The future of South Africa
Predicting the future development of South Africa has become increasingly difficult due to radical changes that have occurred in the last few decades. These changes have left South Africa in a state of social and economical unrest. The largest of these changes was the abolishment of Apartheid. This allowed for black vote, and thus in 1994 a black government. This lead to black empowerment, which was subjugated for hundreds of years. This however created a new series of health, educational and economical challenges the country would need to face.
Cape Town’s mayor Helen Zille states that South Africa has five major challenges to overcome in its future. These are: - Unemployment
- Health Issues (primarily HIV/AIDS rates)
All of these challenges are directly related to South Africa’s economic situation. Over the last century, South Africa was being ever increasingly industrialized, which built a need for cheap labor. Industrialization refers to the change over from rural based employment to factory-based employment with manufacturing industries assuming a greater importance in the economy. This need caused the white government to oppress the black majority into the workforce. Oppression is the negative experiences of persons targeted by the arbitrary and unjust exercise of power in a society. With the abolishment of apartheid, South Africa’s cheap labor force was severely damaged, thus leading to economic unrest.
Although there would be many methods to boost South Africa’s economy, the most probable solution would be to utilize the upcoming Soccer World Cup, which is being held in South Africa in 2010. The future of the South African economy will most likely be improved through foreign investment and the Chief Executive of the World Cup Organizing Committee, Danny Jordaan believes that “A successful event will have a huge impact on tourism, foreign investment and infrastructure development.” The success of the event would demonstrate to the world, that South Africa has the social & economical stability as well as resources to host international affairs. This would allure foreign investment. This would boost South Africa’s global identity as an international power in economy and industry. This type of investment has the potential to boost the economy significantly.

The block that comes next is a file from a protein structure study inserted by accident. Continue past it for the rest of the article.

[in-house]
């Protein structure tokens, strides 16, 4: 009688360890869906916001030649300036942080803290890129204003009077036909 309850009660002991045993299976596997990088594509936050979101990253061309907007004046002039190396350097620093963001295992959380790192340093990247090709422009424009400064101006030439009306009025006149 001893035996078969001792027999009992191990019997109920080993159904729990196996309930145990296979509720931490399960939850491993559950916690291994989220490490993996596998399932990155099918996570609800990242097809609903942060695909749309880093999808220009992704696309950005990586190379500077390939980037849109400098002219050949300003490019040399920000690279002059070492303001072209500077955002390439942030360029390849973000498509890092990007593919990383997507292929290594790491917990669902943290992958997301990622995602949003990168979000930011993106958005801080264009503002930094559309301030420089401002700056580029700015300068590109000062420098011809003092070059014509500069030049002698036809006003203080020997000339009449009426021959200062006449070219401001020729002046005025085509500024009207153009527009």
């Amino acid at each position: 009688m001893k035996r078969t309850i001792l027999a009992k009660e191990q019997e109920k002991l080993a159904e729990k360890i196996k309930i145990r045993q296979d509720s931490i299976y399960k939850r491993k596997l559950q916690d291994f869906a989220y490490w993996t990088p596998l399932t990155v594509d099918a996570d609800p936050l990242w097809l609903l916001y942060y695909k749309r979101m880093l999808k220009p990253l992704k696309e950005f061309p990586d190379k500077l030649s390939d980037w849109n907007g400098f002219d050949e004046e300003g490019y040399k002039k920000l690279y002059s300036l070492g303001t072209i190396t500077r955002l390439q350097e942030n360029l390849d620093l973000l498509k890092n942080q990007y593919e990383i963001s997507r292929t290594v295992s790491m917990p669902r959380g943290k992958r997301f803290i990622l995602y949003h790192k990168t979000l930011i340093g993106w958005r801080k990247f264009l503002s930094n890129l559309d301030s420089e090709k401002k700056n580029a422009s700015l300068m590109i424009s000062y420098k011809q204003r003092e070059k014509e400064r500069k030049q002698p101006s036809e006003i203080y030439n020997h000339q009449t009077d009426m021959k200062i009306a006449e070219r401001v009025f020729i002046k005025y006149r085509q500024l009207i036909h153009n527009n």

South Africa, being a mineral rich country, has the resources to improve its own economy radically, however due to instability within its society, foreign investment is not acquired to extract/sell these minerals. Through the added stability, which could be gained by the event, many investors will finally see South Africa as a golden opportunity for cooperation in order to gain capitol wealth through mineral extraction.
A fraction of this extreme potential wealth can then be obtained by the South African government through taxes, that can then be used to combat South Africa’s major issues.
An expanding foreign investment in labor and industry, could lead to greater industrialization and social stability, creating many new job opportunities for South Africa’s 24.7% unemployed population. Not only will it increase the number of jobs, but increase average wages and standard of living for South Africa’s poor-working class through the strengthening of work unions. Work Unions would benefit from the increase in the number of black workers in the industrial section of South Africa.
With an increase in the standard of living within South Africa, would come the need for consumerism leading to South Africa’s further progress towards sustainable westernization. Westernization refers to a country adopting the values of western industrial capitalism, in this case consumerism. This would lead to greater trade agreements with other countries. Providing South Africa with not only have a resource based export economy, but as well as a consumer based imports economy.
Through this economic rise...
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